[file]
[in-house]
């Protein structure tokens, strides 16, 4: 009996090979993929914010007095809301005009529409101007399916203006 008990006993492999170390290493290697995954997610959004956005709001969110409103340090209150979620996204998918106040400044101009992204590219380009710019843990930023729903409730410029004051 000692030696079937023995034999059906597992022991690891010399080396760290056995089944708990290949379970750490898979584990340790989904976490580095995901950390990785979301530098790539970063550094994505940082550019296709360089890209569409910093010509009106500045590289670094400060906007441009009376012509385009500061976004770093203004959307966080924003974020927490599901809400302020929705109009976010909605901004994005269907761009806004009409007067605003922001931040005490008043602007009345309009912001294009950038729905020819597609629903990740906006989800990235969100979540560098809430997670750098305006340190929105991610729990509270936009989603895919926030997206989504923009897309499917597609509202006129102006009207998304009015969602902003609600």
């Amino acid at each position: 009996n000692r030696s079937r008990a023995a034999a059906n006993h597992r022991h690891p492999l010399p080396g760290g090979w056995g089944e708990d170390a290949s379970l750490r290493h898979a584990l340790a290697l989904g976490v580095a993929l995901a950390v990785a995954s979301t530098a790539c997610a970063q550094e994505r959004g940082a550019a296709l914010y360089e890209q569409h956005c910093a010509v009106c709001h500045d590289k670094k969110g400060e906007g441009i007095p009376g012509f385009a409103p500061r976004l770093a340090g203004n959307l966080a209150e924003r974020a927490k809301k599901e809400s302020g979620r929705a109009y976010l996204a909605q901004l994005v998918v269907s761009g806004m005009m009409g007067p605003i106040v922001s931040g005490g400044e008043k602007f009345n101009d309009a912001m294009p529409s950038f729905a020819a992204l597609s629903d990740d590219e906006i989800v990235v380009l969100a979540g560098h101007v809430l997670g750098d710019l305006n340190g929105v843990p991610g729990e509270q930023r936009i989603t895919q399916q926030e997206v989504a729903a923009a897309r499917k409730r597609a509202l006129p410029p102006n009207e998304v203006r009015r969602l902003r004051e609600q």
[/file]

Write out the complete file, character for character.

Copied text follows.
[in-house]
């Protein structure tokens, strides 16, 4: 009996090979993929914010007095809301005009529409101007399916203006 008990006993492999170390290493290697995954997610959004956005709001969110409103340090209150979620996204998918106040400044101009992204590219380009710019843990930023729903409730410029004051 000692030696079937023995034999059906597992022991690891010399080396760290056995089944708990290949379970750490898979584990340790989904976490580095995901950390990785979301530098790539970063550094994505940082550019296709360089890209569409910093010509009106500045590289670094400060906007441009009376012509385009500061976004770093203004959307966080924003974020927490599901809400302020929705109009976010909605901004994005269907761009806004009409007067605003922001931040005490008043602007009345309009912001294009950038729905020819597609629903990740906006989800990235969100979540560098809430997670750098305006340190929105991610729990509270936009989603895919926030997206989504923009897309499917597609509202006129102006009207998304009015969602902003609600």
């Amino acid at each position: 009996n000692r030696s079937r008990a023995a034999a059906n006993h597992r022991h690891p492999l010399p080396g760290g090979w056995g089944e708990d170390a290949s379970l750490r290493h898979a584990l340790a290697l989904g976490v580095a993929l995901a950390v990785a995954s979301t530098a790539c997610a970063q550094e994505r959004g940082a550019a296709l914010y360089e890209q569409h956005c910093a010509v009106c709001h500045d590289k670094k969110g400060e906007g441009i007095p009376g012509f385009a409103p500061r976004l770093a340090g203004n959307l966080a209150e924003r974020a927490k809301k599901e809400s302020g979620r929705a109009y976010l996204a909605q901004l994005v998918v269907s761009g806004m005009m009409g007067p605003i106040v922001s931040g005490g400044e008043k602007f009345n101009d309009a912001m294009p529409s950038f729905a020819a992204l597609s629903d990740d590219e906006i989800v990235v380009l969100a979540g560098h101007v809430l997670g750098d710019l305006n340190g929105v843990p991610g729990e509270q930023r936009i989603t895919q399916q926030e997206v989504a729903a923009a897309r499917k409730r597609a509202l006129p410029p102006n009207e998304v203006r009015r969602l902003r004051e609600q």